New York City Mayor Bill de Blasio is unveiling the city’s first ever chief technology officer this evening at the 10th anniversary of NY Tech Meetup.

The new CTO, Minerva Tantoco, has worked with both startups and large enterprises over the last 25 years. She also has four patents under her belt.

Tantoco will be heading up an entirely new division within the mayor’s office, to be called the “Office of Technology and Innovation.” Tantoco will be in charge of shaping the city’s technology and innovation strategy, under the watch of First Deputy Mayor Anthony Shorris.


Tantoco hails from Queens, New York, and attended the Bronx Science High School growing up, which gives her a bona fide New York pedigree. Currently, she serves as the CTO of client-facing technology at financial firm UBS. Before that, she worked as a director of investment banking technology at Merrill Lynch.

The closest thing New York has ever had to a CTO in the mayor’s office was in 2011, when former mayor Michael Bloomberg named Rachel Sterne Haot as New York City’s Chief Digital Officer — the first ever. What came next were a slew of projects ranging from New York’s Digital Road Map to NYC OpenData, all meant to help New Yorker’s to better engage with the city of New York using technology.

There were of course of other ways that Bloomberg made the tech industry feel welcome. Last year in partnership with New York Tech Meetup, the mayor’s office launched a map of digital tech startups and investors in New York. The mayor’s office also helped push for Cornell University’s new NYC Tech campus, which is supposed to debut on Roosevelt Island in 2017.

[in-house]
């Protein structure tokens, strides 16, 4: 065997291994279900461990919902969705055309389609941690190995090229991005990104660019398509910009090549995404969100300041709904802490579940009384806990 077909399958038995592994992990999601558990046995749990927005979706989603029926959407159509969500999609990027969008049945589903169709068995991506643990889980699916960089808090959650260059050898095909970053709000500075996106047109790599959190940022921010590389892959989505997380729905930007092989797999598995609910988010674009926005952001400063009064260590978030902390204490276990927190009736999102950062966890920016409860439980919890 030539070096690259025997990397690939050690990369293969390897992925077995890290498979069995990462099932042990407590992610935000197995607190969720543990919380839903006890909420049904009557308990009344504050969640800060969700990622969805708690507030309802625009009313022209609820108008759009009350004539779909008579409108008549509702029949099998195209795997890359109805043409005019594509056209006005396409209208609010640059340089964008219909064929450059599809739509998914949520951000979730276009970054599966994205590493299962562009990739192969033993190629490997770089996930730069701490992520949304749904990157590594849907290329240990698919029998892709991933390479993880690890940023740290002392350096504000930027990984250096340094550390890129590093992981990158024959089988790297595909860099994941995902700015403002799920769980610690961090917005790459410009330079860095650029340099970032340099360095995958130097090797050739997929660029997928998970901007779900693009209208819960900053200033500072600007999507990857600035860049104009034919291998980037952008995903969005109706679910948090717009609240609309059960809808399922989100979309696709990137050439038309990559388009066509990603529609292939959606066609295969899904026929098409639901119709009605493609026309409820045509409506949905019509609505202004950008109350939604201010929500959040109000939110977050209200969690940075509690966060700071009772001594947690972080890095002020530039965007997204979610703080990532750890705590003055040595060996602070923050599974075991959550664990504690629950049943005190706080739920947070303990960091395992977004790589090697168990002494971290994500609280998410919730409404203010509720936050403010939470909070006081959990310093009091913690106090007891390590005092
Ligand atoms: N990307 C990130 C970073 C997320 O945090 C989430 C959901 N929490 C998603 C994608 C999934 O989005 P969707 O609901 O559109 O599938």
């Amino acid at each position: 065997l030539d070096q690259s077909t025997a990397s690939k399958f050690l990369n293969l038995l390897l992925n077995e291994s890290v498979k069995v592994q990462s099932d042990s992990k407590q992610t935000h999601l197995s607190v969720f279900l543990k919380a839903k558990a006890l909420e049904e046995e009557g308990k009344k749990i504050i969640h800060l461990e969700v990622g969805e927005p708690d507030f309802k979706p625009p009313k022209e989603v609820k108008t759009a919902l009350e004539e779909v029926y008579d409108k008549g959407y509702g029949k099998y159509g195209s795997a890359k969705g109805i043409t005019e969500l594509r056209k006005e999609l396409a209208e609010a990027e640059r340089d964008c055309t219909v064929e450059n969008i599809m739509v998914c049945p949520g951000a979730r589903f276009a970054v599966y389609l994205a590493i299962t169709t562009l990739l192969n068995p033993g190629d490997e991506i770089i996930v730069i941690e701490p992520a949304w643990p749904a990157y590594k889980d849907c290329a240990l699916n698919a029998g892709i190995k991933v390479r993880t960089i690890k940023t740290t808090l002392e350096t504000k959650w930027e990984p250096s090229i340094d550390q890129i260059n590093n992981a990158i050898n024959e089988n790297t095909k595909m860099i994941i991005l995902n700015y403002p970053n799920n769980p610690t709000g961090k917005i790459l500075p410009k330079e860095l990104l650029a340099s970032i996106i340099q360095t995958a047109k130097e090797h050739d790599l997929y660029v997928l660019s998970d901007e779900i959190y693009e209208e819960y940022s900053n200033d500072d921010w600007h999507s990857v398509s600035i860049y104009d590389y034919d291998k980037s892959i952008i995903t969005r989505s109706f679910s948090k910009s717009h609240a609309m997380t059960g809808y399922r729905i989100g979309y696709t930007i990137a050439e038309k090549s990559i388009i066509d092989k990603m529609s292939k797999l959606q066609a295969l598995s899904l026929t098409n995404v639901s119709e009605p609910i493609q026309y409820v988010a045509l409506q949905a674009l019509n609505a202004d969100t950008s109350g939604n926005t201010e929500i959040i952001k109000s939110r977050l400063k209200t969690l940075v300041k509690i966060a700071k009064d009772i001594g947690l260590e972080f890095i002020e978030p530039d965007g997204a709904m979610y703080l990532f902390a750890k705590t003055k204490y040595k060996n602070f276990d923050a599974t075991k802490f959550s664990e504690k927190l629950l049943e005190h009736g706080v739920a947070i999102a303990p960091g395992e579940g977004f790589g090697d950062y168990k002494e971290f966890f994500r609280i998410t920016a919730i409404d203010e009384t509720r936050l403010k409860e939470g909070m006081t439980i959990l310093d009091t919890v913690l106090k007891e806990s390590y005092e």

At the end of last year, Haot left the mayor’s office for the governor’s office and became New York state’s deputy secretary for technology, leaving something of a gap in the new mayor’s tech department.

Not to get left in the dust by his predecessor, it makes sense the mayor would want to continue building a strong partnership with New York’s tech community.

This article has been updated to change an earlier error. Rachel Haot is not chief technology officer for New York State, but rather its deputy secretary for technology. 

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